The ultimate aim of advertising, merchandising and purchasing combined is to maximize the operating profit of the retailer. Four key performance metrics that define the success of this process – Cost Per Click, Conversion Rate, Average Order Value, and Cost of Goods Sold margin. But only the Conversion Rate and Average Order Value metrics, which together quantify the success of the merchandising process, are directly under the retailer’s control.
In an online environment much of the traffic is purchased along a CPC-model. CPC is the cost-per click or cost-per-visitor paid to a media company for each visitor driven to the e-commerce site. The CPC-prices are relatively perfectly priced through supply and demand. The retailer must simply pay what the market demands for advertising.
The gross margin for products sold is primarily dependent on the success of the other levers, i.e. on the volume bought by the retailer - so it cannot be pulled independently.
This leaves the retailer with two levers that are in his control to maximize: the “conversion rate” and the “average order value”. Together they quantify the success of the retailer’s merchandising process.
In other words, merchandising offers the two levers for profitability that is uniquely in the control of any given retailer to maximize the revenue in order to deliver better financial results than the competition.
Three Methods Of Merchandising
Electronic merchandising can be divided into three methods: mass-, segmented- and personalized merchandising,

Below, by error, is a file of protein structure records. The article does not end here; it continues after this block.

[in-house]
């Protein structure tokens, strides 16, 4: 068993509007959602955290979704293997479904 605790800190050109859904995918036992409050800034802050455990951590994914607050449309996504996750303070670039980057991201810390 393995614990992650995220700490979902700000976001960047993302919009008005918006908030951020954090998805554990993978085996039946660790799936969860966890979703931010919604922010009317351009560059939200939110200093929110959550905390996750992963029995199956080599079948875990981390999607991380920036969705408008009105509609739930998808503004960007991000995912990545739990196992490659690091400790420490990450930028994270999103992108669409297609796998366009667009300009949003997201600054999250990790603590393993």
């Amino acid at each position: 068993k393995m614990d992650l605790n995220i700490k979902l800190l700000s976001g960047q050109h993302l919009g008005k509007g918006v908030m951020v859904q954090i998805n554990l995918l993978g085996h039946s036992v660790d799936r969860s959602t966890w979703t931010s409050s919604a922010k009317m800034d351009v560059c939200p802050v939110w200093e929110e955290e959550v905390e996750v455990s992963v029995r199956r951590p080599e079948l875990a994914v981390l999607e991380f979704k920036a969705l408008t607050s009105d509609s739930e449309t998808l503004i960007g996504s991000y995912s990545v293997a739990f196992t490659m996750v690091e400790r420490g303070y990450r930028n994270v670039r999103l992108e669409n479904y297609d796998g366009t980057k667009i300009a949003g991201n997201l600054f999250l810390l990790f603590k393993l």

Each of the methods can be found also in “offline” retail merchandising
- Mass merchandising: The approach that by necessity is used in stores, as the store assortment is the same for every visitor.
- Segmented merchandising: The approach typically used by mail order companies, in which separate catalogues are constructed to match the expected interests of a certain user demography (e.g., region, age, gender) or product category.
- Personalized merchandising: Shopping assistants or “personal shoppers” who guide the visitor through the store highlighting and recommending items based on their understanding of the user’s profile and needs.
The mass and segmented approaches are typically top-down approaches; one or a small group of people (employees of the retailer) creates and manually administrates the merchandising.
Personalized merchandising is almost inherently a bottom-up approach as it is impossible or exceedingly expensive for the retailer to manually create personalization for each and every customer or product. Bottom-up meaning a web 2.0-like approach, in which all visitors contribute to the merchandising either explicitly (by submitting ratings, reviews, listings etc) or implicitly (by the data they provide through their actions taken on the site)
Explicit contributions are typically made intentionally by a smaller sub-set of all visitors – according to usability expert Jakob Nielsen, as little as 1 out of every 100 users on a typical social site. All visitors, on the other hand, inherently make implicit contributions - intentionally or not. Combined, these user generated contributions can be mined as a collective and form the basis for behavioral merchandising.
What is behavioral merchandising?
Behavioral merchandising (“BEM”) means using customer contributed behavioral data to automatically achieve a credible and efficient merchandising. BEM was made famous through Amazon's implementation of “those who bought this also bought”, but has evolved to be much more than that. One might call BEM the combination or intersection of retail merchandising and social networks. In effect, BEM in an online retail context means turning an e-commerce site into a social network focused on creating a pleasant, socially interactive and interesting personal shopping experience for visitors.
As mentioned previously, there are two types of BEM; implicit and explicit. With implicit BEM the actions that are taken by customers - click patterns, searches done, products purchased - are analyzed and used to create the merchandising. Explicit BEM is when customers explicitly say something about a product, for example submitting a review or recommending a product to a friend.
- Those who bought this also - Recommendations based on the product currently being viewed.